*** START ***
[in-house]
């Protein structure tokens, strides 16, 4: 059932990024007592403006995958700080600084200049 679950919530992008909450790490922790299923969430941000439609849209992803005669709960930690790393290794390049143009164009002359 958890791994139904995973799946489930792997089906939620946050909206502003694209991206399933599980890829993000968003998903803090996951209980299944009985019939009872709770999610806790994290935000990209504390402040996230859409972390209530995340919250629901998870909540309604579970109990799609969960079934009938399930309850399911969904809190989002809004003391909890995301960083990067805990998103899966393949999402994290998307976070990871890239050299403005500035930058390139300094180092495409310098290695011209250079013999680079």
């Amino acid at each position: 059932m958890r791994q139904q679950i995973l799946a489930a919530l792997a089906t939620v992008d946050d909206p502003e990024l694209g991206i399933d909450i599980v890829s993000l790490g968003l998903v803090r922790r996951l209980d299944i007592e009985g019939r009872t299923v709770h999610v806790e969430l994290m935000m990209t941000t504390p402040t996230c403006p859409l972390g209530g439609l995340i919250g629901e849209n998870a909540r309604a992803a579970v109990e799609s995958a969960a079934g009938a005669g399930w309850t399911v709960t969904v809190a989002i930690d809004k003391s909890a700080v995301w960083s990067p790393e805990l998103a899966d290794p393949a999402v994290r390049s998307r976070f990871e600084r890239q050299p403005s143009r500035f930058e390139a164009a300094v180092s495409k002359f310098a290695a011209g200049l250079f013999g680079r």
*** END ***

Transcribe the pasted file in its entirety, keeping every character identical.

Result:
[in-house]
């Protein structure tokens, strides 16, 4: 059932990024007592403006995958700080600084200049 679950919530992008909450790490922790299923969430941000439609849209992803005669709960930690790393290794390049143009164009002359 958890791994139904995973799946489930792997089906939620946050909206502003694209991206399933599980890829993000968003998903803090996951209980299944009985019939009872709770999610806790994290935000990209504390402040996230859409972390209530995340919250629901998870909540309604579970109990799609969960079934009938399930309850399911969904809190989002809004003391909890995301960083990067805990998103899966393949999402994290998307976070990871890239050299403005500035930058390139300094180092495409310098290695011209250079013999680079």
């Amino acid at each position: 059932m958890r791994q139904q679950i995973l799946a489930a919530l792997a089906t939620v992008d946050d909206p502003e990024l694209g991206i399933d909450i599980v890829s993000l790490g968003l998903v803090r922790r996951l209980d299944i007592e009985g019939r009872t299923v709770h999610v806790e969430l994290m935000m990209t941000t504390p402040t996230c403006p859409l972390g209530g439609l995340i919250g629901e849209n998870a909540r309604a992803a579970v109990e799609s995958a969960a079934g009938a005669g399930w309850t399911v709960t969904v809190a989002i930690d809004k003391s909890a700080v995301w960083s990067p790393e805990l998103a899966d290794p393949a999402v994290r390049s998307r976070f990871e600084r890239q050299p403005s143009r500035f930058e390139a164009a300094v180092s495409k002359f310098a290695a011209g200049l250079f013999g680079r």